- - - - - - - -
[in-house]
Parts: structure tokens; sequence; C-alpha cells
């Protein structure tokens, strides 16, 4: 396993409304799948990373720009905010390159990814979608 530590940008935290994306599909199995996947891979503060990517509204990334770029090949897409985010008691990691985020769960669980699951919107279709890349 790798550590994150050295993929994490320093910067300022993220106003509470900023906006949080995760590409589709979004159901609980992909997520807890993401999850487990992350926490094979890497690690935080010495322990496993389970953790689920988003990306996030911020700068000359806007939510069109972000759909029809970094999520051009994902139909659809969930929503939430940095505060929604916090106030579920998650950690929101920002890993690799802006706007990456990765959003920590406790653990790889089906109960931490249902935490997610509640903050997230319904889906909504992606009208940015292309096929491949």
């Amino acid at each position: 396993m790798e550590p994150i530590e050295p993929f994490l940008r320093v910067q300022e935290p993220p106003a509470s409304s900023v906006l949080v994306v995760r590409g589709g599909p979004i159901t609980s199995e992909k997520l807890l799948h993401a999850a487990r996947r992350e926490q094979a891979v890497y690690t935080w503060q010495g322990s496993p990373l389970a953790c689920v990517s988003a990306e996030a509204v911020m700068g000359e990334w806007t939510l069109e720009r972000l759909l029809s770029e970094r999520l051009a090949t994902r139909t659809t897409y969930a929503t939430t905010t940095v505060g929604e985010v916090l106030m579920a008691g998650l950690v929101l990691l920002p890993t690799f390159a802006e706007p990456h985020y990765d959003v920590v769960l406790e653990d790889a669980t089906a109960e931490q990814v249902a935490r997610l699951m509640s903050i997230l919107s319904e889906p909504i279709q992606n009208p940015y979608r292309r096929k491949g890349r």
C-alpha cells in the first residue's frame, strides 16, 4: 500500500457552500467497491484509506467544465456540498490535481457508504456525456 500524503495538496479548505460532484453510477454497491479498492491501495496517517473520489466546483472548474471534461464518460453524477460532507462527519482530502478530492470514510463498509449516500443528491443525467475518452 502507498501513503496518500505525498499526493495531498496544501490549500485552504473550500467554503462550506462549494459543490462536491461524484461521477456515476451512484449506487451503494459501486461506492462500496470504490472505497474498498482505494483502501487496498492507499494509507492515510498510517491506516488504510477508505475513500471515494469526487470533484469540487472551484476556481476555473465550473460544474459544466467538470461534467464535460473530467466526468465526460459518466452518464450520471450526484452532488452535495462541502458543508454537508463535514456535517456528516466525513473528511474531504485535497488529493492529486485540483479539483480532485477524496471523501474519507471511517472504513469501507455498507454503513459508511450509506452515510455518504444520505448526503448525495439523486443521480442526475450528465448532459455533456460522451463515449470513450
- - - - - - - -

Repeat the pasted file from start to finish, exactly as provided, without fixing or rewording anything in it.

[in-house]
Parts: structure tokens; sequence; C-alpha cells
């Protein structure tokens, strides 16, 4: 396993409304799948990373720009905010390159990814979608 530590940008935290994306599909199995996947891979503060990517509204990334770029090949897409985010008691990691985020769960669980699951919107279709890349 790798550590994150050295993929994490320093910067300022993220106003509470900023906006949080995760590409589709979004159901609980992909997520807890993401999850487990992350926490094979890497690690935080010495322990496993389970953790689920988003990306996030911020700068000359806007939510069109972000759909029809970094999520051009994902139909659809969930929503939430940095505060929604916090106030579920998650950690929101920002890993690799802006706007990456990765959003920590406790653990790889089906109960931490249902935490997610509640903050997230319904889906909504992606009208940015292309096929491949």
């Amino acid at each position: 396993m790798e550590p994150i530590e050295p993929f994490l940008r320093v910067q300022e935290p993220p106003a509470s409304s900023v906006l949080v994306v995760r590409g589709g599909p979004i159901t609980s199995e992909k997520l807890l799948h993401a999850a487990r996947r992350e926490q094979a891979v890497y690690t935080w503060q010495g322990s496993p990373l389970a953790c689920v990517s988003a990306e996030a509204v911020m700068g000359e990334w806007t939510l069109e720009r972000l759909l029809s770029e970094r999520l051009a090949t994902r139909t659809t897409y969930a929503t939430t905010t940095v505060g929604e985010v916090l106030m579920a008691g998650l950690v929101l990691l920002p890993t690799f390159a802006e706007p990456h985020y990765d959003v920590v769960l406790e653990d790889a669980t089906a109960e931490q990814v249902a935490r997610l699951m509640s903050i997230l919107s319904e889906p909504i279709q992606n009208p940015y979608r292309r096929k491949g890349r």
C-alpha cells in the first residue's frame, strides 16, 4: 500500500457552500467497491484509506467544465456540498490535481457508504456525456 500524503495538496479548505460532484453510477454497491479498492491501495496517517473520489466546483472548474471534461464518460453524477460532507462527519482530502478530492470514510463498509449516500443528491443525467475518452 502507498501513503496518500505525498499526493495531498496544501490549500485552504473550500467554503462550506462549494459543490462536491461524484461521477456515476451512484449506487451503494459501486461506492462500496470504490472505497474498498482505494483502501487496498492507499494509507492515510498510517491506516488504510477508505475513500471515494469526487470533484469540487472551484476556481476555473465550473460544474459544466467538470461534467464535460473530467466526468465526460459518466452518464450520471450526484452532488452535495462541502458543508454537508463535514456535517456528516466525513473528511474531504485535497488529493492529486485540483479539483480532485477524496471523501474519507471511517472504513469501507455498507454503513459508511450509506452515510455518504444520505448526503448525495439523486443521480442526475450528465448532459455533456460522451463515449470513450